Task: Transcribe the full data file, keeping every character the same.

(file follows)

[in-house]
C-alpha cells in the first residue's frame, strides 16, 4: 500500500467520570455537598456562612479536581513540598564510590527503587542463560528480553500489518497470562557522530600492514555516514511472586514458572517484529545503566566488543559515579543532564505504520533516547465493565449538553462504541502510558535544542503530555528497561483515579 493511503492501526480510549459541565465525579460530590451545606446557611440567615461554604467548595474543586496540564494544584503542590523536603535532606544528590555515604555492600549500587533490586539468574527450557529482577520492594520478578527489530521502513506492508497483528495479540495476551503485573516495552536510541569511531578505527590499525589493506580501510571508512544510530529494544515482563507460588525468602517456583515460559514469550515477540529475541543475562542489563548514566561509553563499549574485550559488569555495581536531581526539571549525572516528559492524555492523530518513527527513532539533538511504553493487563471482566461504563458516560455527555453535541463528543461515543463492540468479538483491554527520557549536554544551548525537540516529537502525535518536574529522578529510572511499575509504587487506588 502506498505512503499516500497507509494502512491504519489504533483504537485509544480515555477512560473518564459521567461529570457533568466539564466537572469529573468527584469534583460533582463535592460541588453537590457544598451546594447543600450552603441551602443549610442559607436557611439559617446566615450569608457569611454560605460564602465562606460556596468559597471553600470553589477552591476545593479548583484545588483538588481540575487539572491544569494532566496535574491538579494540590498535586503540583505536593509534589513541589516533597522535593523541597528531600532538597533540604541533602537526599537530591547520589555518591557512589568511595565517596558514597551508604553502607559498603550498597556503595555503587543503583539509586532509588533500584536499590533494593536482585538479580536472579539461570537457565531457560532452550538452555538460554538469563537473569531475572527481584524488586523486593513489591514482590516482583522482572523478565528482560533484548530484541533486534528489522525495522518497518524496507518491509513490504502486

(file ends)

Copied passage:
[in-house]
C-alpha cells in the first residue's frame, strides 16, 4: 500500500467520570455537598456562612479536581513540598564510590527503587542463560528480553500489518497470562557522530600492514555516514511472586514458572517484529545503566566488543559515579543532564505504520533516547465493565449538553462504541502510558535544542503530555528497561483515579 493511503492501526480510549459541565465525579460530590451545606446557611440567615461554604467548595474543586496540564494544584503542590523536603535532606544528590555515604555492600549500587533490586539468574527450557529482577520492594520478578527489530521502513506492508497483528495479540495476551503485573516495552536510541569511531578505527590499525589493506580501510571508512544510530529494544515482563507460588525468602517456583515460559514469550515477540529475541543475562542489563548514566561509553563499549574485550559488569555495581536531581526539571549525572516528559492524555492523530518513527527513532539533538511504553493487563471482566461504563458516560455527555453535541463528543461515543463492540468479538483491554527520557549536554544551548525537540516529537502525535518536574529522578529510572511499575509504587487506588 502506498505512503499516500497507509494502512491504519489504533483504537485509544480515555477512560473518564459521567461529570457533568466539564466537572469529573468527584469534583460533582463535592460541588453537590457544598451546594447543600450552603441551602443549610442559607436557611439559617446566615450569608457569611454560605460564602465562606460556596468559597471553600470553589477552591476545593479548583484545588483538588481540575487539572491544569494532566496535574491538579494540590498535586503540583505536593509534589513541589516533597522535593523541597528531600532538597533540604541533602537526599537530591547520589555518591557512589568511595565517596558514597551508604553502607559498603550498597556503595555503587543503583539509586532509588533500584536499590533494593536482585538479580536472579539461570537457565531457560532452550538452555538460554538469563537473569531475572527481584524488586523486593513489591514482590516482583522482572523478565528482560533484548530484541533486534528489522525495522518497518524496507518491509513490504502486